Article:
Van der Merwe was much happier with his car than he had been in the morning and promptly proved it by moving up to 2nd overall, only to be almost instantly displaced by Kovalainen who was now on a charge, even if he appeared oddly subdued. Keohane then bettered the Finn's time, dropping van der Merwe to 4th. Rob Austin (Menu Motorsport) was the next to go fastest in class but his time was still not better than Carroll's pole position time. Courtney finally achieved that. Even he couldn't hold the fastest slot for long. Bruce Jouanny (Promatecme International) supplanted him, the Frenchman keen to keep his championship chances alive at this early stage of the game. Keohane, however, was not going to take it lying down and promptly went faster.

Meanwhile, there was an air of desperation as the rest of the field was still trying to get on terms with Adam Carroll. Van der Merwe had a quick trip up the escape road at the Chicane after moving into 4th place, and had to extricate himself before continuing. Others were skittering through the gravel all over the place as Carroll finally dropped to 5th. Mark Taylor (Manor Motorsport) was now at least running with a fully operational engine and had hauled himself up to 10th, though it was hardly a position that would please him. Rob Austin was bouncing all over the kerbs in his efforts to get ahead of the Carlin cars, and Jouanny was able to improve his time but not enough to move himself up the order. Gilmore, meanwhile, was back out on the track with the engine sounding much better than it had. He would at least now get into the top 20 (19th), but he could find precious little to smile about afterwards. At the front, Courtney had plenty to be happy about. He had now set a time that was half a second faster than his team-mate Keohane, and nothing looked likely to disturb his pole position. With just over half the session gone, he could relax a little. The top 6 had finally settled to Courtney, Keohane, Austin, Robbie Kerr (Alan Docking Racing), van der Merwe and Carroll. Kovalainen and Carbone were next, the two teammates again sticking together, and they were joined by Bruce Jouanny. Jouanny's efforts had looked as if they would be wasted as he fell back to 14th place, but he put in a last gasp effort to claw his way back to 9th. It would leave him a long way short of the front, but it was two places ahead of teammate Ernani Judice, who was having a terrible time. He was edged out of the top 10 by Ronnie Bremer (Manor Motorsport), the Dane again proving the fastest of John Booth's 2002 crop of drivers. And that was about it for progress. The rest of the session was mainly a matter of people totally failing to improve their earlier times and Mark Mayall (Alan Docking Racing), dropping it in the kitty litter at the Craner Curves and filling his Dallara full of gravel prior to qualifying a dismal 24th overall.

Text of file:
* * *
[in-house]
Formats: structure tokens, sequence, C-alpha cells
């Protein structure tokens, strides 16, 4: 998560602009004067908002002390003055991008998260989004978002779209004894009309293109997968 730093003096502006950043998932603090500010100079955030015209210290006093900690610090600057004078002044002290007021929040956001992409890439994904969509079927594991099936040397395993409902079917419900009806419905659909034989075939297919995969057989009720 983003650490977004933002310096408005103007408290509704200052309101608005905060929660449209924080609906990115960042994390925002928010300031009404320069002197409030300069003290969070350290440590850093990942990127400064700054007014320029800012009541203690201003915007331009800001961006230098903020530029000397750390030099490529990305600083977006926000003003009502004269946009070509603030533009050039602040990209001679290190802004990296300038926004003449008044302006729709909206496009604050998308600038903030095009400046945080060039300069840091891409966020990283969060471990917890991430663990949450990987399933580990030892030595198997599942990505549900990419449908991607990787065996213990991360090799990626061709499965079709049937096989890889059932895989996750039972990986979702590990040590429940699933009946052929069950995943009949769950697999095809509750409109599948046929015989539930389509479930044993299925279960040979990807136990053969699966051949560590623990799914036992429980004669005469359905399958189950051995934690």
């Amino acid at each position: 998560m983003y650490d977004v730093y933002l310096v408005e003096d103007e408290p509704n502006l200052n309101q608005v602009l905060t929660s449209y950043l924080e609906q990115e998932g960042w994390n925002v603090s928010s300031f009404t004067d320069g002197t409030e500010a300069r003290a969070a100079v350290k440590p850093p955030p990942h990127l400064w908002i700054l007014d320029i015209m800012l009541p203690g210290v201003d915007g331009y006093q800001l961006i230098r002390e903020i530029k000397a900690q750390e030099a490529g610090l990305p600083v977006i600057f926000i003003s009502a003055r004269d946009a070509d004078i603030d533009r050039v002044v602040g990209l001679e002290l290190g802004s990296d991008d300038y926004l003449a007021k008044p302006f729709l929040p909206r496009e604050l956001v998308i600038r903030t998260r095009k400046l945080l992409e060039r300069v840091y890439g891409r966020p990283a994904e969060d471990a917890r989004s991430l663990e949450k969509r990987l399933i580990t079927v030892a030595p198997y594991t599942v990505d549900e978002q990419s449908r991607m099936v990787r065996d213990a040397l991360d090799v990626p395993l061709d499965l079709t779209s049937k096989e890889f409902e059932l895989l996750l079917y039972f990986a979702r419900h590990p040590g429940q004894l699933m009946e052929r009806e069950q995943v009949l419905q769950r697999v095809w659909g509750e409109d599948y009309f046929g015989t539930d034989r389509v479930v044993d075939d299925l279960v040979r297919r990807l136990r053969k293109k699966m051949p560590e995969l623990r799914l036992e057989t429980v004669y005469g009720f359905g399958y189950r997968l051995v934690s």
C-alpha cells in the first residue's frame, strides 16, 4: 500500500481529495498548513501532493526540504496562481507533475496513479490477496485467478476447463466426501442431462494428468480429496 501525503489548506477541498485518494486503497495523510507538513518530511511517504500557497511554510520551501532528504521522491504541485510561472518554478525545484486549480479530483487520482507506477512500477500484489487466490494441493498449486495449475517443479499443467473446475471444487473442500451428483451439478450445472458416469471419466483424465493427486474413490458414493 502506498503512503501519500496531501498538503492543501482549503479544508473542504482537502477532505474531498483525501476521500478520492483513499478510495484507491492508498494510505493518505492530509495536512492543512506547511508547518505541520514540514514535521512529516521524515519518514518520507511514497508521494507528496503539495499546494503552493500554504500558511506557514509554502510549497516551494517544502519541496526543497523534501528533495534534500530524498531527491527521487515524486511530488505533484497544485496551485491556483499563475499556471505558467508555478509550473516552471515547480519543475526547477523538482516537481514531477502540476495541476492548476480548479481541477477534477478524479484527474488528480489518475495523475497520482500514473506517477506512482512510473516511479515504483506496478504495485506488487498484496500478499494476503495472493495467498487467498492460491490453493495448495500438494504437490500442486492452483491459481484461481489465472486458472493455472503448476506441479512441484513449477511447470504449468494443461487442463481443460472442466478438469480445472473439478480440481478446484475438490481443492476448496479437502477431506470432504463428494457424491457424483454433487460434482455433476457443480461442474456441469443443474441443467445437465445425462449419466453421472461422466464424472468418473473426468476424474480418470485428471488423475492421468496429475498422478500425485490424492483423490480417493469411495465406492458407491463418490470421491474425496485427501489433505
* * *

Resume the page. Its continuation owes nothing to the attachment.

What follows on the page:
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About this article
Series BF3
Drivers James Courtney , Bruce Jouanny , Alan Docking , Rob Austin , Mark Taylor , Matthew Gilmore , Robbie Kerr , Michael Keohane , Justin Sherwood , Ernani Judice , Mark Mayall , Heikki Kovalainen , Adam Carroll , Alan van der Merwe , Ronnie Bremer , Karun Chandhok , Jason Tahinci , Tom Sisley , David Clark , John Booth , Billy Asaro , Craner Curves
Teams Manor Racing , Carlin